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Coaching for RESULTS (The RESULTS Coaching Model)

Coaching for RESULTS (The RESULTS Coaching Model)

There are many kinds of coaching in modern life. Just a few of these are:

  • Personal coaching
  • Skill-based coaching (sports/music etc.)
  • Career coaching
  • Life coaching
  • Performance coaching
  • Business coaching
  • Leadership coaching
  • Executive coaching

Although all of these kinds of coaching share the common feature of one individual offering support and guidance to another, at the detailed level they are quite different. For example, at a general level, the types of coaching on the left side of the list above focus mainly on the individual’s personal or career needs, while those on the right side are more concerned with the individual’s outputs in terms of the wider organization, or in terms of their impact on workplace people or processes. Although it caters for both, The RESULTS Coaching process focuses more on the right-hand side of this chart.

What is the RESULTS Coaching Process?

The RESULTS coaching process is a progressive system in which a coaching experience can both slowly unfold and have a better chance of achieving positive outcomes (for the coach and the person receiving the coaching).

The RESULTS coaching process itself is an acronym standing for Reflect, Evaluate, Strategize, Understand, Listen, Take Action and Systematize (on which we will expand later). The coaching intervention in its entirety follows each stage (or letter in the acronym) progressively over time, pausing for as long as necessary to explore the key issues that should ideally be considered at that point. In this sense, the RESULTS coaching process acts as an outline for the relationship, session-by-session, or as overall conversational “scaffolding” for forward plans to be built by the two parties involved in the coaching experience (as slowly or as quickly as they both see to be necessary).

It is important to remember that this process aims to be “enabling” and is not designed to be a “rigid” structure to be slavishly followed. As such, more or less time may be spent at certain stages in the process. Sub-steps may also be added at any point, or steps may be shortened or skipped, as and when the need arises. This is simply because every coaching relationship is inevitably unique and will always follow its own particular path (often times based on the problems, issues or challenges that are raised in each session). Nonetheless, based on extensive experience, the RESULTS coaching model is a very useful reference model in almost every situation.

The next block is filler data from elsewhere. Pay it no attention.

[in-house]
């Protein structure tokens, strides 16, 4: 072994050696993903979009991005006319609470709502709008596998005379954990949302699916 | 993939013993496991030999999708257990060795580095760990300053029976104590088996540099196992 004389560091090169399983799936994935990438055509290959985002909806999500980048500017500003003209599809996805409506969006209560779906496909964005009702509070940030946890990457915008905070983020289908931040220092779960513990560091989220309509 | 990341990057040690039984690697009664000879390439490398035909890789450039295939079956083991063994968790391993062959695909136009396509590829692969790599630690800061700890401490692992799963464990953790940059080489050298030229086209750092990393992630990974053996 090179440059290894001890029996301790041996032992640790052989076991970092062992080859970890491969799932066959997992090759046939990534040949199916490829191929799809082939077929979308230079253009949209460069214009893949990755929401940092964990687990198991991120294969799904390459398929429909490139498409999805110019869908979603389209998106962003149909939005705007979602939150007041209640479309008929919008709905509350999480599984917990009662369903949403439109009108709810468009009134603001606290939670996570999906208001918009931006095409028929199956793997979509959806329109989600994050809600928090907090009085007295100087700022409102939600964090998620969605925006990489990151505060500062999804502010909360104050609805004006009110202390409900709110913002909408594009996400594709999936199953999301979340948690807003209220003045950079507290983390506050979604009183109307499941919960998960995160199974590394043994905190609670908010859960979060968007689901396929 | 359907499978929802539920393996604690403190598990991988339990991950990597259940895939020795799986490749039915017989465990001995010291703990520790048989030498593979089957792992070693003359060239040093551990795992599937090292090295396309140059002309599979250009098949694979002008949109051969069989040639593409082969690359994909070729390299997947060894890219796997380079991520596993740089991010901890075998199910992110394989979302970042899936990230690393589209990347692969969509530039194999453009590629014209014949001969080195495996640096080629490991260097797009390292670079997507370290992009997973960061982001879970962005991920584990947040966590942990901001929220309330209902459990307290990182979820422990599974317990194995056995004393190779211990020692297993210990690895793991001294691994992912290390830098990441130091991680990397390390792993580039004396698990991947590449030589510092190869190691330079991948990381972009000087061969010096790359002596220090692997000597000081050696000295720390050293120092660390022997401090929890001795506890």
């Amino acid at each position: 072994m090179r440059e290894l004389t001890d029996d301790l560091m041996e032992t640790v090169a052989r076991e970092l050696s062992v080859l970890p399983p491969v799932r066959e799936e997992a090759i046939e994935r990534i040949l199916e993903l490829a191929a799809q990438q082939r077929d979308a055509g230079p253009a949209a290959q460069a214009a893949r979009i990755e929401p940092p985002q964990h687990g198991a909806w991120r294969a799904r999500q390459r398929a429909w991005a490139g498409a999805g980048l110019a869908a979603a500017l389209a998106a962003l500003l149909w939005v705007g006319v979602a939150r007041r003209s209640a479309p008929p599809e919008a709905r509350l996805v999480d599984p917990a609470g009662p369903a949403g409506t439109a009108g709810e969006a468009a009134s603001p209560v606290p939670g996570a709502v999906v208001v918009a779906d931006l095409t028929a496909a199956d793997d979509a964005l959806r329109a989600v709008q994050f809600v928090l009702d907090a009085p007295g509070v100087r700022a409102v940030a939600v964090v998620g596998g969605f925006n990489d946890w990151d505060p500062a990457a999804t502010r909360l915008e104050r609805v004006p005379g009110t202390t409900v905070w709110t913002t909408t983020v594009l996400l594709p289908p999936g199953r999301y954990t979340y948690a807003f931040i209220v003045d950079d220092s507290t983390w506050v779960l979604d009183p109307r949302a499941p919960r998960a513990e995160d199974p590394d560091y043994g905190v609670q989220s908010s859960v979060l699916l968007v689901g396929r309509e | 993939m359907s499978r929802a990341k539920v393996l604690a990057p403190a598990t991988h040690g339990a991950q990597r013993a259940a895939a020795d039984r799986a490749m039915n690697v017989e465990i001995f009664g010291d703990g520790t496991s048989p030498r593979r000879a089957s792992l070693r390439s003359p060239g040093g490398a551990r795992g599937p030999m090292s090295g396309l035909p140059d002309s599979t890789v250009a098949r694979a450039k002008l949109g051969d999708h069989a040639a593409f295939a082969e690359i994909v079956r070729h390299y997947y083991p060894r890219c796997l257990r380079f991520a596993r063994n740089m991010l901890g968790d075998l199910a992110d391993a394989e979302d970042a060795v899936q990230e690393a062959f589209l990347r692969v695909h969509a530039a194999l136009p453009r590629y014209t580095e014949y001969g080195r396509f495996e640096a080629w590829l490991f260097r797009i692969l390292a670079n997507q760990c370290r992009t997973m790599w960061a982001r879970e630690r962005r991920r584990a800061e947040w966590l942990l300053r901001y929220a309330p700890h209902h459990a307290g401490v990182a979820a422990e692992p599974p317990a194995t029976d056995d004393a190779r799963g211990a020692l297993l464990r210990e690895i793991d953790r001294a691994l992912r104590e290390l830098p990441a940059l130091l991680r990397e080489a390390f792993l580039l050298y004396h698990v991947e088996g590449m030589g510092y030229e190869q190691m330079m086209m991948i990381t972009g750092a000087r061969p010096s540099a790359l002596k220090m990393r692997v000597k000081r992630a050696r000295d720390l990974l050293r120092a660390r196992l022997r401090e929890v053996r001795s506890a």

The RESULTS Coaching Model – an Overview

The RESULTS coaching model, used on an international basis for almost 15 years now, was evolved to enable managers and executives at all levels to be coached on a more structured basis, with the key advantage being that the model is deliberately designed to overcome the shortfalls that can occur when using the more “input-oriented” coaching processes and methods. These are often extremely useful for personal reflection and career coaching but may not lead to tangible changes which are observable to others.

The RESULTS coaching model consists of seven sequential and iterative steps as follows:

(R) Reflect – Take time to think, ask questions and re-frame

Because today’s senior managers are almost inevitably under a great deal of pressure to perform and to deal with a multitude of issues all at once, the chance to reflect and think about issues at a deeper level is often minimized and in some cases eliminated altogether. This first step is therefore used to encourage executives to reflect for longer and at a deeper level so as to commence a forward change journey with high levels of both personal and organizational awareness (and appreciating the wider context in which successful change always occurs).

(E) Evaluate – Carefully assess all the forward options

Just as most managers often have too little time to reflect, they also don’t always have the time to assess the many possible forward options which may exist (some of which are almost thrust upon them). This step therefore seeks to help an executive to both generate more options and to evaluate each valid one more systematically.